###### Location
1. Tutorials

/

2. Introduction to coding

/

## Arrays

When we have to create many variables of the same type, defining them individually may be inconvenient. In that case, it is better to create an array. An array is simply a group of variables which are individually accessed by their index within the array, rather than by their name.

Here, an array of 10 elements (variables) of type 'int' is defined:

`int array[10];`

We can access the elements of the array with their index (The first element has the index 0):

```array[0] = 73; array[4] = 32; ```

## The loop for

Like the loop 'while', the loop 'for' is used to repeat a set of instructions. The loop 'for' is especially useful to iterate through arrays (Execute a set of instructions for each element within an array).

Inside its parentheses, the loop 'for' is divided into 3 sections: The counter, the condition and the action.

The counter is used to keep track of the number of times the loop has iterated, the condition is the condition that must be true for the loop to continue and the action is used to increment the counter. The action is executed after each iteration of the loop.

The following code assigns each element of the array with their index:

```for(int c=0; c < 10; c++) { array[c] = c; } ```

The sections inside the parentheses:

• Definition of the counter: int c=0;
• Condition: c < 10;
• Action: c++

Note that the following:

`c++;`

Simply increases the value of the variable 'c' by one.

The code inside the loop above has been executed 10 times and after its execution, array[0] equals 0, array[1] equals 1 and so on.

To make the background of the game look less uniform, we will draw dirt tiles.

```sf::Texture dirtTex; dirtTex.loadFromFile("resources/dirt.png"); ```

We will display 10 tiles of dirt. Here, we define an array of 10 sprites and set their positions within the window:

`123456789101112````sf::Sprite dirtTiles[10]; dirtTiles[0].setPosition(300, 60); dirtTiles[1].setPosition(660, 300); dirtTiles[2].setPosition(390, 480); dirtTiles[3].setPosition(660, 60); dirtTiles[4].setPosition(720, 420); dirtTiles[5].setPosition(180, 300); dirtTiles[6].setPosition(60, 180); dirtTiles[7].setPosition(60, 420); dirtTiles[8].setPosition(240, 420); dirtTiles[9].setPosition(480, 120); ```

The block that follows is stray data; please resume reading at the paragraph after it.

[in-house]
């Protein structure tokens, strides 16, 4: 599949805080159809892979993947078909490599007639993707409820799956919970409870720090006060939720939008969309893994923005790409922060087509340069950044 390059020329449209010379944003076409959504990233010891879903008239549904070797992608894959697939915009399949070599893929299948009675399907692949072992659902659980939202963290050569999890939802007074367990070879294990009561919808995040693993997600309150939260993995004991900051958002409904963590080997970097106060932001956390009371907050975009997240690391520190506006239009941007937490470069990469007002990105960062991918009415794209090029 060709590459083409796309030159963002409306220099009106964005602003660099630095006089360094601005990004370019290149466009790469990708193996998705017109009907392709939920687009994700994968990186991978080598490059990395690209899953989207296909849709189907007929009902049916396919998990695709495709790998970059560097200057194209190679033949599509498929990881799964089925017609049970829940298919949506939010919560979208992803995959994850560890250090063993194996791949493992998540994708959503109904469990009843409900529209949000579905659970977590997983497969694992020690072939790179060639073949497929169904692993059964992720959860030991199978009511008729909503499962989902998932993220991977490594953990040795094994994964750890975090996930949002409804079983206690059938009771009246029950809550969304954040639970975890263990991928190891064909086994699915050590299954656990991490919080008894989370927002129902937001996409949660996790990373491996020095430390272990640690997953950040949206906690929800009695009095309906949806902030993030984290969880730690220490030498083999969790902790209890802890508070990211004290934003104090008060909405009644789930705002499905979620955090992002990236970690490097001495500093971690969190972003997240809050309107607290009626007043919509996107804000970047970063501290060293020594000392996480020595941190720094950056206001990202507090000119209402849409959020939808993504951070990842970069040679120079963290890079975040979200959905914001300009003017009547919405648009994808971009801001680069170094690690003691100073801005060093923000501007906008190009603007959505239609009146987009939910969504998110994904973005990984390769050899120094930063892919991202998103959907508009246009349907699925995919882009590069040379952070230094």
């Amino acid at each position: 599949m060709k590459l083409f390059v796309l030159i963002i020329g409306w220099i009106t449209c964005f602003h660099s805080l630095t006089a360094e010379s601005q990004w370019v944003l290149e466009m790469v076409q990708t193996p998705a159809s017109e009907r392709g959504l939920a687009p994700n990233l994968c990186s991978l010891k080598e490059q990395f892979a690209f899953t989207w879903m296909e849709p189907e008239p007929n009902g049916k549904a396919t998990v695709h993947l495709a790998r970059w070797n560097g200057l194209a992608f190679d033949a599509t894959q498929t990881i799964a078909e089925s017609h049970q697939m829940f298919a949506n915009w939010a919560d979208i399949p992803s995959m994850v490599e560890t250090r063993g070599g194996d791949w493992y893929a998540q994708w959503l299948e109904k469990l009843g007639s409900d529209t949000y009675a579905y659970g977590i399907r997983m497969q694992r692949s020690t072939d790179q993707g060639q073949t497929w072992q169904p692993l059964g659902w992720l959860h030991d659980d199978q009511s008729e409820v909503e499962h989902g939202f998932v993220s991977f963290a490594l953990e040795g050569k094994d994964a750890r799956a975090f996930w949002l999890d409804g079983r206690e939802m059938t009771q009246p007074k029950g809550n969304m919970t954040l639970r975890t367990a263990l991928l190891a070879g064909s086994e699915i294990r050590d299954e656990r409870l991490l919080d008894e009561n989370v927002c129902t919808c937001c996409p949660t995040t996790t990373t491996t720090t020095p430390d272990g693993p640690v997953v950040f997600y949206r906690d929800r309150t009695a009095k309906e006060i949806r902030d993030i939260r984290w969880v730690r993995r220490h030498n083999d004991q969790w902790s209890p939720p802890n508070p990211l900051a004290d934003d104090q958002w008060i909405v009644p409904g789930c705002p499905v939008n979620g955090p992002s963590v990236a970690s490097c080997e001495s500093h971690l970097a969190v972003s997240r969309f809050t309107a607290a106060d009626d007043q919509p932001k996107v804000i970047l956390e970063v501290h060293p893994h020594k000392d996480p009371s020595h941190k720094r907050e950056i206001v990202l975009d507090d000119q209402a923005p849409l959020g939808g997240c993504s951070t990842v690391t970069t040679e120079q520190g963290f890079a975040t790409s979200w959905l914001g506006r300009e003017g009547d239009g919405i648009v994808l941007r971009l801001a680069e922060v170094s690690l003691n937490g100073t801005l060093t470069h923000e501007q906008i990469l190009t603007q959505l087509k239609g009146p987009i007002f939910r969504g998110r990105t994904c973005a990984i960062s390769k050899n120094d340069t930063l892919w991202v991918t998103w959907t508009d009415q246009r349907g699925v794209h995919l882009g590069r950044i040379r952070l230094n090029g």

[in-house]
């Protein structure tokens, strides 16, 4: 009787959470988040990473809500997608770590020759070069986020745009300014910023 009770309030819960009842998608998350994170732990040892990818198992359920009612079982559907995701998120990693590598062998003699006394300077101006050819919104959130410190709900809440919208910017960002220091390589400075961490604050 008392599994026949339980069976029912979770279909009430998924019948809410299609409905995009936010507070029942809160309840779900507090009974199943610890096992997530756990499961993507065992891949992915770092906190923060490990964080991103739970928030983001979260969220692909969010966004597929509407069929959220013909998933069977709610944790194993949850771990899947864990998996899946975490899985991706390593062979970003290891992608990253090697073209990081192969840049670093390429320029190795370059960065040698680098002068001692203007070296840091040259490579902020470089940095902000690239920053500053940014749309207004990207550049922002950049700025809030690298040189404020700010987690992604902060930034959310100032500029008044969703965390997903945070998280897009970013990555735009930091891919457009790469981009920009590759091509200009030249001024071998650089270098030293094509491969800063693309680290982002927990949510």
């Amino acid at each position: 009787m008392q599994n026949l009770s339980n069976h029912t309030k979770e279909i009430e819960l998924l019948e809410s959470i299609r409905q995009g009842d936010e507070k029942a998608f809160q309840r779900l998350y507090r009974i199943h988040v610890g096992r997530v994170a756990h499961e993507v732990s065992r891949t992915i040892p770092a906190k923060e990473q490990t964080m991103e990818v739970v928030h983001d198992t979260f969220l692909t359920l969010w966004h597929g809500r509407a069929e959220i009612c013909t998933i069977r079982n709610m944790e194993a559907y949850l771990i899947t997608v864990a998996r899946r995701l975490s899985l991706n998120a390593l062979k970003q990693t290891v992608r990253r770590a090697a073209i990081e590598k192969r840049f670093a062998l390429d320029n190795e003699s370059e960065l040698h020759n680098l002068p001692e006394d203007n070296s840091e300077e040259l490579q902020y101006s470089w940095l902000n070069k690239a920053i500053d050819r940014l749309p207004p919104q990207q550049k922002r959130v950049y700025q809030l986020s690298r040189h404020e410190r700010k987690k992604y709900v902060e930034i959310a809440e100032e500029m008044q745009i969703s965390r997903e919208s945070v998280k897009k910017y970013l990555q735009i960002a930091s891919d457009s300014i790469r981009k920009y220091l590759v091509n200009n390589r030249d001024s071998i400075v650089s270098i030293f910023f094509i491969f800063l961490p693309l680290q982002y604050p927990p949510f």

We assign the dirt texture to the sprites and scale by 5 each dirt tile:

```for(int c = 0; c < 10; c++) { dirtTiles[c].setTexture(dirtTex); dirtTiles[c].setScale(5, 5); } ```

We draw each dirt tile:

```for(int c = 0; c < 10; c++) win.draw(dirtTiles[c]); ```

Note that the order in which the sprites are drawn matters. We must draw the dirt tiles after the grass, otherwise, the grass will be drawn over them and will thus hide them.

## The code of the game so far

### main.cpp

`12345678910111213141516171819202122232425262728293031323334353637383940414243444546474849505152535455565758596061626364````#include <SFML/Graphics.hpp> int main() { sf::RenderWindow win(sf::VideoMode(800, 600), "Introduction to coding", sf::Style::Close); // Grass sf::Texture grassTex; grassTex.loadFromFile("resources/grass.png"); grassTex.setRepeated(true); sf::Sprite grass; grass.setTexture(grassTex); grass.setScale(5, 5); grass.setTextureRect(sf::IntRect(0,0,160,120)); // Dirt tiles sf::Texture dirtTex; dirtTex.loadFromFile("resources/dirt.png"); sf::Sprite dirtTiles[10]; dirtTiles[0].setPosition(300, 60); dirtTiles[1].setPosition(660, 300); dirtTiles[2].setPosition(390, 480); dirtTiles[3].setPosition(660, 60); dirtTiles[4].setPosition(720, 420); dirtTiles[5].setPosition(180, 300); dirtTiles[6].setPosition(60, 180); dirtTiles[7].setPosition(60, 420); dirtTiles[8].setPosition(240, 420); dirtTiles[9].setPosition(480, 120); for(int c = 0; c < 10; c++) { dirtTiles[c].setTexture(dirtTex); dirtTiles[c].setScale(5, 5); } // Game loop sf::Event event; while(win.isOpen()) { while(win.pollEvent(event)) { if(event.type == sf::Event::Closed) win.close(); } win.clear(); win.draw(grass); for(int c = 0; c < 10; c++) win.draw(dirtTiles[c]); win.display(); } return 0; } ```